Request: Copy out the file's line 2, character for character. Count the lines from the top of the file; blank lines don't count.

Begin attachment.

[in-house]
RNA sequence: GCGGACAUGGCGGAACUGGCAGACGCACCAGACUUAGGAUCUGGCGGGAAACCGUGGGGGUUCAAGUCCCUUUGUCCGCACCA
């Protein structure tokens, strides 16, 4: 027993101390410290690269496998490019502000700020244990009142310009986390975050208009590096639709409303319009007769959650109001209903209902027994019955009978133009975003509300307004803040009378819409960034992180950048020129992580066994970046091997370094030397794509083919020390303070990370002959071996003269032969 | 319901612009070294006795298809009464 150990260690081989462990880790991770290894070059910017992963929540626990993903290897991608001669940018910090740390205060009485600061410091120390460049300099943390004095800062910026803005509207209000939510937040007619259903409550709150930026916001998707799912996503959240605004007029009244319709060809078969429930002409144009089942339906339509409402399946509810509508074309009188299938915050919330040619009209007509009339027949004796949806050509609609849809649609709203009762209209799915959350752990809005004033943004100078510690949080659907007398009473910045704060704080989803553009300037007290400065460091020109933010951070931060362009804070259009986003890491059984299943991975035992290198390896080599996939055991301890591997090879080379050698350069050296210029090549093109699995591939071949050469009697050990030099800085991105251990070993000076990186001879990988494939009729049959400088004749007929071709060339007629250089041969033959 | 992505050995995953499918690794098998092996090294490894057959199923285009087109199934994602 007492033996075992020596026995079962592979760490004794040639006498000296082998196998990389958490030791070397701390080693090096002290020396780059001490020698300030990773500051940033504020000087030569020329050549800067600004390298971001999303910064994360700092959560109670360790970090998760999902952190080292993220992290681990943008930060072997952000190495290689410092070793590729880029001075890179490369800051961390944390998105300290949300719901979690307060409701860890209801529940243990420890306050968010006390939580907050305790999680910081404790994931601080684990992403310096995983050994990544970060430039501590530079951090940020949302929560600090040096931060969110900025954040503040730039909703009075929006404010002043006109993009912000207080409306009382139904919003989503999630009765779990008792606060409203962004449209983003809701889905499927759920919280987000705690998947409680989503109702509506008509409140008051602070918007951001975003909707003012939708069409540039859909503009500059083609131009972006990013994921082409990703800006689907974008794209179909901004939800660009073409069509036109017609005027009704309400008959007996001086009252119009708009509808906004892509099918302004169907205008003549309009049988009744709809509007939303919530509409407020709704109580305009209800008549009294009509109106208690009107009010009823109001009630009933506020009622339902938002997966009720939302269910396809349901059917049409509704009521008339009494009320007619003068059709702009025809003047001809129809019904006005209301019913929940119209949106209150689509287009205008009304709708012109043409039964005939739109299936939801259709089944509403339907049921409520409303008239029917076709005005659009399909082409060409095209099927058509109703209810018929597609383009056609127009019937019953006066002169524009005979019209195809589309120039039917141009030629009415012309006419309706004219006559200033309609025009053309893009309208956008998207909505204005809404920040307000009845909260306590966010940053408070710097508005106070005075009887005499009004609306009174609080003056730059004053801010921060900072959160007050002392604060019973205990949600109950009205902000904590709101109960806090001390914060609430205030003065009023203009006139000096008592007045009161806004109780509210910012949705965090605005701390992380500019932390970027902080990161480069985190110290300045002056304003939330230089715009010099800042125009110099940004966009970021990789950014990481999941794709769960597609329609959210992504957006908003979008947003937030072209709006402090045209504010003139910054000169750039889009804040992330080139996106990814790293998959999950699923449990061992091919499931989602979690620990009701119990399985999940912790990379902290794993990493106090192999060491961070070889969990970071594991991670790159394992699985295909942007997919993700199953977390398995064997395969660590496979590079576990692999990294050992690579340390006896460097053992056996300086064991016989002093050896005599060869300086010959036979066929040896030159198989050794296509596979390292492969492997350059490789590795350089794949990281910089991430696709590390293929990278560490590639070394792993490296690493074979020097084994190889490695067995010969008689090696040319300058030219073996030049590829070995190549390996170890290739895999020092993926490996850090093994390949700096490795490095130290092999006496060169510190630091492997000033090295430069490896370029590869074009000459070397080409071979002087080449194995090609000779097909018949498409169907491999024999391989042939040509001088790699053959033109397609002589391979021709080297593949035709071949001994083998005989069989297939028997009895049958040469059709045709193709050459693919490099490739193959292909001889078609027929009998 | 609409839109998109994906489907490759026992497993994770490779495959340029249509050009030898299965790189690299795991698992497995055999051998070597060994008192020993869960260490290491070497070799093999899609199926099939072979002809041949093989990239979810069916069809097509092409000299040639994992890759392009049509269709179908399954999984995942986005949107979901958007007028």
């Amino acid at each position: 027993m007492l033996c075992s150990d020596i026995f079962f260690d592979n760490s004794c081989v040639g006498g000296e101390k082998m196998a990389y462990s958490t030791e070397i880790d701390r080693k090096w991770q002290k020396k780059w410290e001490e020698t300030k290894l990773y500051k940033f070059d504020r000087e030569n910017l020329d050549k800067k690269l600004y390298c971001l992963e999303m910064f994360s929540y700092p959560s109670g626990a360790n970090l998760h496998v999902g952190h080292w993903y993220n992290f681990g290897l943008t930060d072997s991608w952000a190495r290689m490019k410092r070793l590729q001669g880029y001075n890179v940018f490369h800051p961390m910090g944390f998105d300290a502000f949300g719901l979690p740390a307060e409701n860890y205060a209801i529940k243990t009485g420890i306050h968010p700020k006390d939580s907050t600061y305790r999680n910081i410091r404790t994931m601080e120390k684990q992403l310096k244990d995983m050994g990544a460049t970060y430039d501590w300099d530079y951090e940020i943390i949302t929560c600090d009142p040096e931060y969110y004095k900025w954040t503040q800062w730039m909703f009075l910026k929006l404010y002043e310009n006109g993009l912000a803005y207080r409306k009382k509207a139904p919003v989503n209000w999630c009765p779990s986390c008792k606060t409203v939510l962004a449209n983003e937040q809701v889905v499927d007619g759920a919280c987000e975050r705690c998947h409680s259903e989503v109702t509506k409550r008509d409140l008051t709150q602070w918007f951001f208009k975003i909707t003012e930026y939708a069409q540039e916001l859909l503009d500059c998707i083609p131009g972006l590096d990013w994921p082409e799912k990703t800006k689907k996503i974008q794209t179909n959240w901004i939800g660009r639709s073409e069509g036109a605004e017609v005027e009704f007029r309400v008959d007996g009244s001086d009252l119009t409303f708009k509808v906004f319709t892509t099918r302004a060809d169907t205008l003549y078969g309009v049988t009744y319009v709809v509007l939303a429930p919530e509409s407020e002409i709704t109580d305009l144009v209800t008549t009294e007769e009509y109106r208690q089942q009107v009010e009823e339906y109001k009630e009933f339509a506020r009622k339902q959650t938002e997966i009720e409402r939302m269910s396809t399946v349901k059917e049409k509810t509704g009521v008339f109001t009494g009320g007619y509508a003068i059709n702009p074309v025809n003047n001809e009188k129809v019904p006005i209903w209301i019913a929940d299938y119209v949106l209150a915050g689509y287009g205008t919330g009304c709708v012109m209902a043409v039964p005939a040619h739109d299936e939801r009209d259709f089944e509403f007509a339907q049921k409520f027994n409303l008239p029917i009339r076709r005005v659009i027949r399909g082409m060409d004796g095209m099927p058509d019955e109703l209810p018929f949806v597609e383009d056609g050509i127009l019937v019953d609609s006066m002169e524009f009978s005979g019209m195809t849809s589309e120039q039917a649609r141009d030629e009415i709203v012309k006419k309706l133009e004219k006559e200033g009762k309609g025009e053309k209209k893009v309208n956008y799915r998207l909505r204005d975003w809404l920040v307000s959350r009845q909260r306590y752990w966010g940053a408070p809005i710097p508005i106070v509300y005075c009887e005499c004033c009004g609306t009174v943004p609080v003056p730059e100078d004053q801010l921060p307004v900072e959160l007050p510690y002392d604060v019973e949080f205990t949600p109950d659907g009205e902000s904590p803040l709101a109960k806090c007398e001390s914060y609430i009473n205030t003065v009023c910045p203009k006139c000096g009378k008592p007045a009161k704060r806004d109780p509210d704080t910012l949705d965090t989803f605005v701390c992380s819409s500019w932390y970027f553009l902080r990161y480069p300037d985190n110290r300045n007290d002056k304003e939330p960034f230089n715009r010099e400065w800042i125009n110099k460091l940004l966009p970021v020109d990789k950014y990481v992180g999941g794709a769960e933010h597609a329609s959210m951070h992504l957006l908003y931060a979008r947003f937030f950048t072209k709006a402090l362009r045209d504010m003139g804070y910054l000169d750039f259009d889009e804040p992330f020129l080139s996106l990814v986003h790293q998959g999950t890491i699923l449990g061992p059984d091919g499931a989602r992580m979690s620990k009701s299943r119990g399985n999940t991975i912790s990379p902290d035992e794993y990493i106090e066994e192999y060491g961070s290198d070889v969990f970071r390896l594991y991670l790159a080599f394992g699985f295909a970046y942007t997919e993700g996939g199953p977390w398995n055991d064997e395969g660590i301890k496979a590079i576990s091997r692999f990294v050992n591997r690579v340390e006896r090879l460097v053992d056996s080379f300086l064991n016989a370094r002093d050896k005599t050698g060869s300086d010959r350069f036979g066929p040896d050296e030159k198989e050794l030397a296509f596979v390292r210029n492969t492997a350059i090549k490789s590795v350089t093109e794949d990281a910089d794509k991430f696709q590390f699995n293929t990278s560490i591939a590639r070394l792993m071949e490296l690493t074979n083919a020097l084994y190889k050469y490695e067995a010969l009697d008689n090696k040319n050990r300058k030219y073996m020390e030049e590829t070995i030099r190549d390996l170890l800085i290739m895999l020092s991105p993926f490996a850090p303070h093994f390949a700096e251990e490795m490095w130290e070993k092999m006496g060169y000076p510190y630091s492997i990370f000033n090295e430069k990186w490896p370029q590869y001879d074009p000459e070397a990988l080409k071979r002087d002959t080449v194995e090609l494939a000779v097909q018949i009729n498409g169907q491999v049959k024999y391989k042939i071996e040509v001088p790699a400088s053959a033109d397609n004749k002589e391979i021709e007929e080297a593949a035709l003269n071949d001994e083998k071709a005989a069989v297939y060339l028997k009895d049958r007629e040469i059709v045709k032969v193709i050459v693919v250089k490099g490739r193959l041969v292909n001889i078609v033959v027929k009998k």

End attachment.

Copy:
RNA sequence: GCGGACAUGGCGGAACUGGCAGACGCACCAGACUUAGGAUCUGGCGGGAAACCGUGGGGGUUCAAGUCCCUUUGUCCGCACCA